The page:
It’s late.  You can’t sleep.  So, you turn on the TV thinking you’ll watch some re-runs of MASH, or DRAGNET, right?  While channel surfing, you see some guy talking about how YOU, yeah, YOU!! Can make some big money( or dough, or moulah, or $$$$) in real estate without using any of your own money!   “Well,” you say to yourself, “now you’re talking!”  So, you reach for a cold beverage (adult or otherwise), some chips to munch on, and you get all nice and comfy because you are going to be driving a brand new Cadillac, and living in a new house with a swimming pool before the night is over!   At least, that’s what that guru on TV is telling you, right?

And, honestly, you could be driving a new Caddy, and living in a new house with a swimming pool by investing in real estate.  But, it won’t be overnight!   And, if you are not careful, you could also end up in the poor house, divorced, and with a really bad credit rating to boot!  So, let’s back up a bit and look at some tax angles first, shall we? 

First, put down the remote, take out a sheet or two of paper, and get ready to take some notes.  When you invest in rental property, you are going into the business of being a landlord.  You’ll own a residential house, duplex, tri-plex, or quad, or a commercial building.  You’ll be depreciating these properties using either a 27.5 year schedule or a 39 year schedule for commercial property, both with a “mid-month” convention.  You may have bought properties with appliances in them.  If your sales contract is written up in a certain way, you’ll be able to depreciate those appliances over 5 years.  If your properties are sitting on a lot or a larger piece of land, you must deduct that portion of land from the total cost to establish your basis which you’ll depreciate.  Land is never depreciated!

That guru on TV probably told you that if you buy a run-down piece of property, you can fix it up for just a few bucks and rent it out, right?  Or, flip it!  Let’s talk about the rental aspects, first, though.  If you are doing just cosmetic  things, like, painting, plastering, papering, we call that “repairs”.  You can write off repairs in the year you do those repairs.  If you are replacing the roof, putting in new flooring, a new bathroom, new cabinets, then those items will go toward the basis of the property and will be depreciated over the 27.5 or 39 year life of the property.  Unfortunately, Sec. 179 depreciation (a one time write-off depending upon income) is not available for rental property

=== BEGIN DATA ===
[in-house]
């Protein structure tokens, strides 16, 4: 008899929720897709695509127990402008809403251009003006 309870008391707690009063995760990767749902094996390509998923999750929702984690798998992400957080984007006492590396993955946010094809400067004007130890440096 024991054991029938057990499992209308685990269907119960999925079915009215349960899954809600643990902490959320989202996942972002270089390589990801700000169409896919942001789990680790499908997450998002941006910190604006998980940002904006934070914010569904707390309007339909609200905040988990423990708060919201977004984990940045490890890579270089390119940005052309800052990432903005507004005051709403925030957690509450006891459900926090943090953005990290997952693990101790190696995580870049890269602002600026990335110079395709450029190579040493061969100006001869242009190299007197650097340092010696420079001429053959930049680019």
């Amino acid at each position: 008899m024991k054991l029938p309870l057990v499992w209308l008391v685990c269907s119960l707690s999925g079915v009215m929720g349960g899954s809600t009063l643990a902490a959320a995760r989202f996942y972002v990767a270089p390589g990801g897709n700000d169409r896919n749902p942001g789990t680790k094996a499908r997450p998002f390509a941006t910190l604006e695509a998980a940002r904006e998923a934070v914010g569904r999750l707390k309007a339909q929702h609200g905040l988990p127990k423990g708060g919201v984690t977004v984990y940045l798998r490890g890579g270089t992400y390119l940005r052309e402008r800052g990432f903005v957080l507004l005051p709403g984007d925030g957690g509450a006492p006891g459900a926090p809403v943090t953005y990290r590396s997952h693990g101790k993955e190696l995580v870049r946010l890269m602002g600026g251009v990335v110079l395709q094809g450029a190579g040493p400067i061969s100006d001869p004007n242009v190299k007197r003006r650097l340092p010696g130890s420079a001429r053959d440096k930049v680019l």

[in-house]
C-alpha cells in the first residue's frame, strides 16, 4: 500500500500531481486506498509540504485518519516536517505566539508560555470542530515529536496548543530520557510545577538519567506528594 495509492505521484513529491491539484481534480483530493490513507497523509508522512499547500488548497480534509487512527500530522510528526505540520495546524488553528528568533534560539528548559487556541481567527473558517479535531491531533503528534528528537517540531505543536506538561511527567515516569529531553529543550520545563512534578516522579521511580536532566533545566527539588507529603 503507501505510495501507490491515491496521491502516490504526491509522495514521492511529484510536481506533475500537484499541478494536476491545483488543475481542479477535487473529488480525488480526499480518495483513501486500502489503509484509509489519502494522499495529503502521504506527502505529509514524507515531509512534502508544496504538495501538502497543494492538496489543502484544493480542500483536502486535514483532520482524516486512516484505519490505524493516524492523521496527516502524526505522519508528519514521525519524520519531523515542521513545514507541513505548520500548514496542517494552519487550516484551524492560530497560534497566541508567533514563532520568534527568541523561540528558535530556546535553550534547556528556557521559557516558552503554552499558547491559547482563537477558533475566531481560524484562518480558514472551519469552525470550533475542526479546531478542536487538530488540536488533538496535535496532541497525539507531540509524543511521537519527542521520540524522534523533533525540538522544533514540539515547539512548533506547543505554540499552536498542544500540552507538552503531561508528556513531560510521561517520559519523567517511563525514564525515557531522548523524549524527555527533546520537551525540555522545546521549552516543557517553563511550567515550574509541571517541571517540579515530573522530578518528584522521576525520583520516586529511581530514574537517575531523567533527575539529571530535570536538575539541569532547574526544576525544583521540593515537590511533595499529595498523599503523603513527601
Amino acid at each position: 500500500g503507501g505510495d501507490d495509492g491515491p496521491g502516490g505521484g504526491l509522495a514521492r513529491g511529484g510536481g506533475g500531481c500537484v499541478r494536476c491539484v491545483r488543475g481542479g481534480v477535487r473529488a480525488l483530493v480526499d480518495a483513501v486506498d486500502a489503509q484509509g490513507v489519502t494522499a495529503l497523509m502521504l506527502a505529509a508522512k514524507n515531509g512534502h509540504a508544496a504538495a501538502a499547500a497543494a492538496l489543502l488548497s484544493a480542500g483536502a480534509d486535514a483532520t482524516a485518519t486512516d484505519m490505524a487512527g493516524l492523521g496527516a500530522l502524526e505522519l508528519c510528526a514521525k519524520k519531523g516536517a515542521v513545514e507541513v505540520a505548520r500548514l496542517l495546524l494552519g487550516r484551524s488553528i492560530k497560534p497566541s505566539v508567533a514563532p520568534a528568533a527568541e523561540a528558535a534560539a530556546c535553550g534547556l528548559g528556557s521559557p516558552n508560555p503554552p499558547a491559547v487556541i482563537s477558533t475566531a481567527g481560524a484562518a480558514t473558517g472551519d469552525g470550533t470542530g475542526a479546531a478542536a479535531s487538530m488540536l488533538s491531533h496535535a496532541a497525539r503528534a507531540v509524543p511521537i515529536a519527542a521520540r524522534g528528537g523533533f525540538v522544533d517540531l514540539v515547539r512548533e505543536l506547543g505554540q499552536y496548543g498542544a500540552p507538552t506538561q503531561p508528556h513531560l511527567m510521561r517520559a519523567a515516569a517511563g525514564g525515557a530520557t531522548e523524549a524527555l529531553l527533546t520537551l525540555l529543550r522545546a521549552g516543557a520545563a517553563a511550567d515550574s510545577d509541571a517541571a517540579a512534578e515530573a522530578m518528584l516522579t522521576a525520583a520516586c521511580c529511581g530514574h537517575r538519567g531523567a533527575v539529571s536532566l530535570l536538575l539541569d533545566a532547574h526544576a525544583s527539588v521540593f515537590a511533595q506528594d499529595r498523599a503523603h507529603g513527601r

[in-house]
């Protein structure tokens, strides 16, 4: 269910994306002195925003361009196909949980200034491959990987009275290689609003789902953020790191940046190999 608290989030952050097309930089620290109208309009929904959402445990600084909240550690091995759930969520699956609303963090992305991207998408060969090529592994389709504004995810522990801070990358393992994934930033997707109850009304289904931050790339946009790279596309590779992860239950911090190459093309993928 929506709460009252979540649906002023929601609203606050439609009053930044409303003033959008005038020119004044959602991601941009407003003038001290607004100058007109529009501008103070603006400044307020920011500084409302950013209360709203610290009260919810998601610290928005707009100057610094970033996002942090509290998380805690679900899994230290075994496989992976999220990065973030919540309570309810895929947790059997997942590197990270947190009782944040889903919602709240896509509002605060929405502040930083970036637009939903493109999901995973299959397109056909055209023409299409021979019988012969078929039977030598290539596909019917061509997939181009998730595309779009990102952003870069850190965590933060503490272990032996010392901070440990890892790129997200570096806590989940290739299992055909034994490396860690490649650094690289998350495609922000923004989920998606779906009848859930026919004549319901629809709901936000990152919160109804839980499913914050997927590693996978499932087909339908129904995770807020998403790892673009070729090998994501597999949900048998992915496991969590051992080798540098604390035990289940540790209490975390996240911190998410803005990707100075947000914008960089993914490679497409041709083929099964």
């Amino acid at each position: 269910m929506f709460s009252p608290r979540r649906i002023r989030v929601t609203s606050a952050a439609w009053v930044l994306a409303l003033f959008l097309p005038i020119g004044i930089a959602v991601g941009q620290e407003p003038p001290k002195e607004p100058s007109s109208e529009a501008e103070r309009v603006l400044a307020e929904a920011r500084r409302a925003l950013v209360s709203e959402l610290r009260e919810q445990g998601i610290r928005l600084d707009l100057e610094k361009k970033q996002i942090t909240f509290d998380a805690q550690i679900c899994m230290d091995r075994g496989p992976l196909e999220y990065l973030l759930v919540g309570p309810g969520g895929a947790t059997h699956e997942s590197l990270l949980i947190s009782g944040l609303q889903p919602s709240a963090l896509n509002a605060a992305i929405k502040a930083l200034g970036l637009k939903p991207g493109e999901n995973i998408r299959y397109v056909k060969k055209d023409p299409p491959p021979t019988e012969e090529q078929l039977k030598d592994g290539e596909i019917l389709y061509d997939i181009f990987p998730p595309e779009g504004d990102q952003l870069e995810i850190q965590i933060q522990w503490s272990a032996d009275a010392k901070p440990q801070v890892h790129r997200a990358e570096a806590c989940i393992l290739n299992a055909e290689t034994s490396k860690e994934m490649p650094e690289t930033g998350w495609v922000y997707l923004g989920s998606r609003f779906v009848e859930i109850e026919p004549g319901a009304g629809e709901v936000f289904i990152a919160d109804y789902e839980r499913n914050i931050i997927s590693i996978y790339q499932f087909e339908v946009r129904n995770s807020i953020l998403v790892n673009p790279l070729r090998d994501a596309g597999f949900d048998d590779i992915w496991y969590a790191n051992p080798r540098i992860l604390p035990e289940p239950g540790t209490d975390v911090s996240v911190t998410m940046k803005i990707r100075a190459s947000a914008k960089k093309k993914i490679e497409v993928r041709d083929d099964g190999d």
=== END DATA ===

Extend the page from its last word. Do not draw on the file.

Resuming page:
Ok, you run out the very next day, see a property you like, make an offer, and buy that “dream” property.  It needs a lot of work before you can even rent it out, so you better get started.  It’s December 15th and you’re thinking you are going to get a big write-off this year for that property.  Sorry, bucko, not so fast!  Until that property is ready to be rented out, you can’t deduct or depreciate those costs.  Another reason to stop fiddling around and get going!

Up to this point, we’ve only been talking about the expenses and saying that you must keep track of them.  But, what about the income?  Well, that’s pretty darned important, too!  “OK,” you say, “Just tell me how I can rake in some dough from rents!”  Now, obviously, if the tenant is paying you rent each month, that is income to you.  How about the rent deposit?  Is that also income to you?  Well, yes and no.  If the rent deposit is just that a rent “deposit” and will not be applied to the last month’s rent, then you do not have to include it as rent at the time you receive it.  If, however, you intend to use that “deposit” as the last month’s rent, then you must show it as income at the time of receipt.  Of course, when your tenant moves out and you return his deposit, after deducting for any damage (or cleaning, if that is provided in your lease), then the amount you keep is income to you.  There are certain things that a tenant might do for you that are still considered income to you, even though, you don’t actually receive money.  For example, if you own a quad (4 units under one roof), and you give one tenant a discount on their rent because they are going to be your “on-site” manager, that discount is income to you.

While we are on the subject of rental income, many parents will purchase a house for their college-bound child in the town where the child will be attending school.  Mom/Dad, please make sure you have a lease and charge a fair-market rate of rent to your child.  If you don’t do this, the IRS could disallow all expenses incurred, including depreciation.  OUCH!

If you think the record-keeping requirements might be overwhelming for you, I highly recommend you seek out the skills of a good property management company.  And, their fee is also deductible to you.

Ok, that’s all the time we have for this edition of The Greenhornet Blog.  Next time, we’ll take a look at the tax aspects of flipping a piece of property.

Before we go, let me remind you that there are less than 30 days left to file your taxes.  April 15th will be here before you know it.  Please get with your Liberty Tax Service advisor pronto and get those taxes filed.  If all else fails, you can fax me your paperwork at 757-850-0842 or email me at

Finally, if you get a notice from the IRS that makes your blood pressure rise and your heart-beat become irregular, call me without delay.

Ray Nations, EA 


If you find yourself in the lion’s den with the IRS, 

Call Ray Nations, Enrolled Agent, to tame that mess!